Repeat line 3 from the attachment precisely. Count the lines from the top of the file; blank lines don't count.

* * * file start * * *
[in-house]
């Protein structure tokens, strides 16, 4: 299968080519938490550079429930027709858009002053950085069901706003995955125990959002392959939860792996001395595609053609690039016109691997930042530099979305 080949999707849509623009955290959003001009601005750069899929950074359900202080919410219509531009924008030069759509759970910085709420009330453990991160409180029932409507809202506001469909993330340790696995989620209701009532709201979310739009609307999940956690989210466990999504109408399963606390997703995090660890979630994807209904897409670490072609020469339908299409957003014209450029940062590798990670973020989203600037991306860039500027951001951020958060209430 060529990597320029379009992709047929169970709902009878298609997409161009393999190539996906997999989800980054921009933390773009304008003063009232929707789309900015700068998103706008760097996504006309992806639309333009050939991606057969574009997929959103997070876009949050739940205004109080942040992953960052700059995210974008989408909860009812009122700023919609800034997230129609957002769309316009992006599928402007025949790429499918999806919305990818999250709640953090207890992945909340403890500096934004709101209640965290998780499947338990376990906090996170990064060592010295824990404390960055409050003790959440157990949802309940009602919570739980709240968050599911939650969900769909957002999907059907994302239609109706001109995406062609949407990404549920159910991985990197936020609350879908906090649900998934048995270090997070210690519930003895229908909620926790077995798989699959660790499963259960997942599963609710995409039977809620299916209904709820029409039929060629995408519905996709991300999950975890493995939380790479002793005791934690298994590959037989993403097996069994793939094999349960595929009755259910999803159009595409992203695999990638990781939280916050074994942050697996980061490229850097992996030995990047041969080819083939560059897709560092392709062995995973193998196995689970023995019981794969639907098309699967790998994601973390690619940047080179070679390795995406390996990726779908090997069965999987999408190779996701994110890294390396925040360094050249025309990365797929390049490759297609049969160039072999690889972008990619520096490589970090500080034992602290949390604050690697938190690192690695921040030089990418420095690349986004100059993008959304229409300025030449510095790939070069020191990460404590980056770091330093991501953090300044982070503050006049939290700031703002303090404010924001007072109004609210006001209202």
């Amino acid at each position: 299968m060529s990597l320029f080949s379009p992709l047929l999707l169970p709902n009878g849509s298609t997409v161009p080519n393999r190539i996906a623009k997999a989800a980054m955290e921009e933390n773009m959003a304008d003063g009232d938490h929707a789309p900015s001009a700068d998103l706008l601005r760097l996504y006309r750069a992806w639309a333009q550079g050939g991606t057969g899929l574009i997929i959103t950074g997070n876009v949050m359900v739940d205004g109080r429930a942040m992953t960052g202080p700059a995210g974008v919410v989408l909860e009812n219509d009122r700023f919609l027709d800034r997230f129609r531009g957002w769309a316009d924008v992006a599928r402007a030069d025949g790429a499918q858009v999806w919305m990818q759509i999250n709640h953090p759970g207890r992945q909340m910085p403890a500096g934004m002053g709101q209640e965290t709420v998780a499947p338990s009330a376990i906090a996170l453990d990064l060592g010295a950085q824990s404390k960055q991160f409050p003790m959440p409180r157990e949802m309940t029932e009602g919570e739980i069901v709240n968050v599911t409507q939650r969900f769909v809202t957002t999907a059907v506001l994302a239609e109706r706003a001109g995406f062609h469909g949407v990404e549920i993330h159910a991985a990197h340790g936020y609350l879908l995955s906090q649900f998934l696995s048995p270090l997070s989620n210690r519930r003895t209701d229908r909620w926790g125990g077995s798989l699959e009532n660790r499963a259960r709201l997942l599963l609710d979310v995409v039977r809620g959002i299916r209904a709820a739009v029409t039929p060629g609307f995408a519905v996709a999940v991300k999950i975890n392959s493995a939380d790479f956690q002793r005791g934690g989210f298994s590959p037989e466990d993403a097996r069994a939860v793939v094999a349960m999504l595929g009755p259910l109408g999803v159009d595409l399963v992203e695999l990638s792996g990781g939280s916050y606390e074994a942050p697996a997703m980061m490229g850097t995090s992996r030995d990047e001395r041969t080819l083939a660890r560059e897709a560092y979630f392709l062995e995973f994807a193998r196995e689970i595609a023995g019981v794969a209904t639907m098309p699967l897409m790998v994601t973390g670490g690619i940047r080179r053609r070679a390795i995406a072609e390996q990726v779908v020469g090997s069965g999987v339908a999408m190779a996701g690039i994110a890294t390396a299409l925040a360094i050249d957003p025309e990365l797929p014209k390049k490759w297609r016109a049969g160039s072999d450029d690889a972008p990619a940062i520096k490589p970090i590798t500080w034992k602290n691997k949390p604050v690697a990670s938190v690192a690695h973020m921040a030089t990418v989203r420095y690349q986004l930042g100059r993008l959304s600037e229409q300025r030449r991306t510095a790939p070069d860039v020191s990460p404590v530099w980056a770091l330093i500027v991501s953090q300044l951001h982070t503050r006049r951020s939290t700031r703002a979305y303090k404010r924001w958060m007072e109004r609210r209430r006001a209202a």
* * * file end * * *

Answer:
């Amino acid at each position: 299968m060529s990597l320029f080949s379009p992709l047929l999707l169970p709902n009878g849509s298609t997409v161009p080519n393999r190539i996906a623009k997999a989800a980054m955290e921009e933390n773009m959003a304008d003063g009232d938490h929707a789309p900015s001009a700068d998103l706008l601005r760097l996504y006309r750069a992806w639309a333009q550079g050939g991606t057969g899929l574009i997929i959103t950074g997070n876009v949050m359900v739940d205004g109080r429930a942040m992953t960052g202080p700059a995210g974008v919410v989408l909860e009812n219509d009122r700023f919609l027709d800034r997230f129609r531009g957002w769309a316009d924008v992006a599928r402007a030069d025949g790429a499918q858009v999806w919305m990818q759509i999250n709640h953090p759970g207890r992945q909340m910085p403890a500096g934004m002053g709101q209640e965290t709420v998780a499947p338990s009330a376990i906090a996170l453990d990064l060592g010295a950085q824990s404390k960055q991160f409050p003790m959440p409180r157990e949802m309940t029932e009602g919570e739980i069901v709240n968050v599911t409507q939650r969900f769909v809202t957002t999907a059907v506001l994302a239609e109706r706003a001109g995406f062609h469909g949407v990404e549920i993330h159910a991985a990197h340790g936020y609350l879908l995955s906090q649900f998934l696995s048995p270090l997070s989620n210690r519930r003895t209701d229908r909620w926790g125990g077995s798989l699959e009532n660790r499963a259960r709201l997942l599963l609710d979310v995409v039977r809620g959002i299916r209904a709820a739009v029409t039929p060629g609307f995408a519905v996709a999940v991300k999950i975890n392959s493995a939380d790479f956690q002793r005791g934690g989210f298994s590959p037989e466990d993403a097996r069994a939860v793939v094999a349960m999504l595929g009755p259910l109408g999803v159009d595409l399963v992203e695999l990638s792996g990781g939280s916050y606390e074994a942050p697996a997703m980061m490229g850097t995090s992996r030995d990047e001395r041969t080819l083939a660890r560059e897709a560092y979630f392709l062995e995973f994807a193998r196995e689970i595609a023995g019981v794969a209904t639907m098309p699967l897409m790998v994601t973390g670490g690619i940047r080179r053609r070679a390795i995406a072609e390996q990726v779908v020469g090997s069965g999987v339908a999408m190779a996701g690039i994110a890294t390396a299409l925040a360094i050249d957003p025309e990365l797929p014209k390049k490759w297609r016109a049969g160039s072999d450029d690889a972008p990619a940062i520096k490589p970090i590798t500080w034992k602290n691997k949390p604050v690697a990670s938190v690192a690695h973020m921040a030089t990418v989203r420095y690349q986004l930042g100059r993008l959304s600037e229409q300025r030449r991306t510095a790939p070069d860039v020191s990460p404590v530099w980056a770091l330093i500027v991501s953090q300044l951001h982070t503050r006049r951020s939290t700031r703002a979305y303090k404010r924001w958060m007072e109004r609210r209430r006001a209202a």